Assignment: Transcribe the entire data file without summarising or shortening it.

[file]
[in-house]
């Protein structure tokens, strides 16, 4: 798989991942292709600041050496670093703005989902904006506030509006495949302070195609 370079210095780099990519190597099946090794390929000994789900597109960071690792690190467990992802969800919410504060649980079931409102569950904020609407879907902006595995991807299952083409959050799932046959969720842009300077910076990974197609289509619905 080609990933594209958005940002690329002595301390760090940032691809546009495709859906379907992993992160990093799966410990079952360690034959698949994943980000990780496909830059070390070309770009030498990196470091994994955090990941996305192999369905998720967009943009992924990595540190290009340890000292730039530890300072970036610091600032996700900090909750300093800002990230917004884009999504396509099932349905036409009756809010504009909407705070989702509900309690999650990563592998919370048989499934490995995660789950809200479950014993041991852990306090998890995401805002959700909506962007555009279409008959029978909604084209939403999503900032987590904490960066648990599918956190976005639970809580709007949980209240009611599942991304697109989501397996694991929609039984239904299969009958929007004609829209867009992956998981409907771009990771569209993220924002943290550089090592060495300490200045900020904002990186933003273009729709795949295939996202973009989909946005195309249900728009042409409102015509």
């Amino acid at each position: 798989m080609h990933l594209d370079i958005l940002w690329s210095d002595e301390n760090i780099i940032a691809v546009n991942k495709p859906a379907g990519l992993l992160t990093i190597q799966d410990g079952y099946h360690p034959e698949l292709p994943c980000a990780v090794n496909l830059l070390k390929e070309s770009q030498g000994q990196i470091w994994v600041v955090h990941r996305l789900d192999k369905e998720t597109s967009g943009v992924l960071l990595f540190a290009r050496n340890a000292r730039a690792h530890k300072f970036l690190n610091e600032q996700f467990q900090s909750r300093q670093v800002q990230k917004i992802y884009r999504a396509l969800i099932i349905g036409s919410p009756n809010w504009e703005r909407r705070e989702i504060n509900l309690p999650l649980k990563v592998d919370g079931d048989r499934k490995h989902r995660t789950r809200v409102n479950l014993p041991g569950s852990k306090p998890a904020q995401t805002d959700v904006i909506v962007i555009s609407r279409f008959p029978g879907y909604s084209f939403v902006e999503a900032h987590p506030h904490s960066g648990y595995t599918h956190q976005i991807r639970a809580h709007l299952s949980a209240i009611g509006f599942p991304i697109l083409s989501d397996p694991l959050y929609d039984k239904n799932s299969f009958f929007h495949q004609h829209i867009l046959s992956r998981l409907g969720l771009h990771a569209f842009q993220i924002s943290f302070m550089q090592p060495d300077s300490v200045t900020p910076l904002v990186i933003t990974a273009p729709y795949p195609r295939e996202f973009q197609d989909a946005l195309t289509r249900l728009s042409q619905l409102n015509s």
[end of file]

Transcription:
[in-house]
């Protein structure tokens, strides 16, 4: 798989991942292709600041050496670093703005989902904006506030509006495949302070195609 370079210095780099990519190597099946090794390929000994789900597109960071690792690190467990992802969800919410504060649980079931409102569950904020609407879907902006595995991807299952083409959050799932046959969720842009300077910076990974197609289509619905 080609990933594209958005940002690329002595301390760090940032691809546009495709859906379907992993992160990093799966410990079952360690034959698949994943980000990780496909830059070390070309770009030498990196470091994994955090990941996305192999369905998720967009943009992924990595540190290009340890000292730039530890300072970036610091600032996700900090909750300093800002990230917004884009999504396509099932349905036409009756809010504009909407705070989702509900309690999650990563592998919370048989499934490995995660789950809200479950014993041991852990306090998890995401805002959700909506962007555009279409008959029978909604084209939403999503900032987590904490960066648990599918956190976005639970809580709007949980209240009611599942991304697109989501397996694991929609039984239904299969009958929007004609829209867009992956998981409907771009990771569209993220924002943290550089090592060495300490200045900020904002990186933003273009729709795949295939996202973009989909946005195309249900728009042409409102015509």
């Amino acid at each position: 798989m080609h990933l594209d370079i958005l940002w690329s210095d002595e301390n760090i780099i940032a691809v546009n991942k495709p859906a379907g990519l992993l992160t990093i190597q799966d410990g079952y099946h360690p034959e698949l292709p994943c980000a990780v090794n496909l830059l070390k390929e070309s770009q030498g000994q990196i470091w994994v600041v955090h990941r996305l789900d192999k369905e998720t597109s967009g943009v992924l960071l990595f540190a290009r050496n340890a000292r730039a690792h530890k300072f970036l690190n610091e600032q996700f467990q900090s909750r300093q670093v800002q990230k917004i992802y884009r999504a396509l969800i099932i349905g036409s919410p009756n809010w504009e703005r909407r705070e989702i504060n509900l309690p999650l649980k990563v592998d919370g079931d048989r499934k490995h989902r995660t789950r809200v409102n479950l014993p041991g569950s852990k306090p998890a904020q995401t805002d959700v904006i909506v962007i555009s609407r279409f008959p029978g879907y909604s084209f939403v902006e999503a900032h987590p506030h904490s960066g648990y595995t599918h956190q976005i991807r639970a809580h709007l299952s949980a209240i009611g509006f599942p991304i697109l083409s989501d397996p694991l959050y929609d039984k239904n799932s299969f009958f929007h495949q004609h829209i867009l046959s992956r998981l409907g969720l771009h990771a569209f842009q993220i924002s943290f302070m550089q090592p060495d300077s300490v200045t900020p910076l904002v990186i933003t990974a273009p729709y795949p195609r295939e996202f973009q197609d989909a946005l195309t289509r249900l728009s042409q619905l409102n015509s």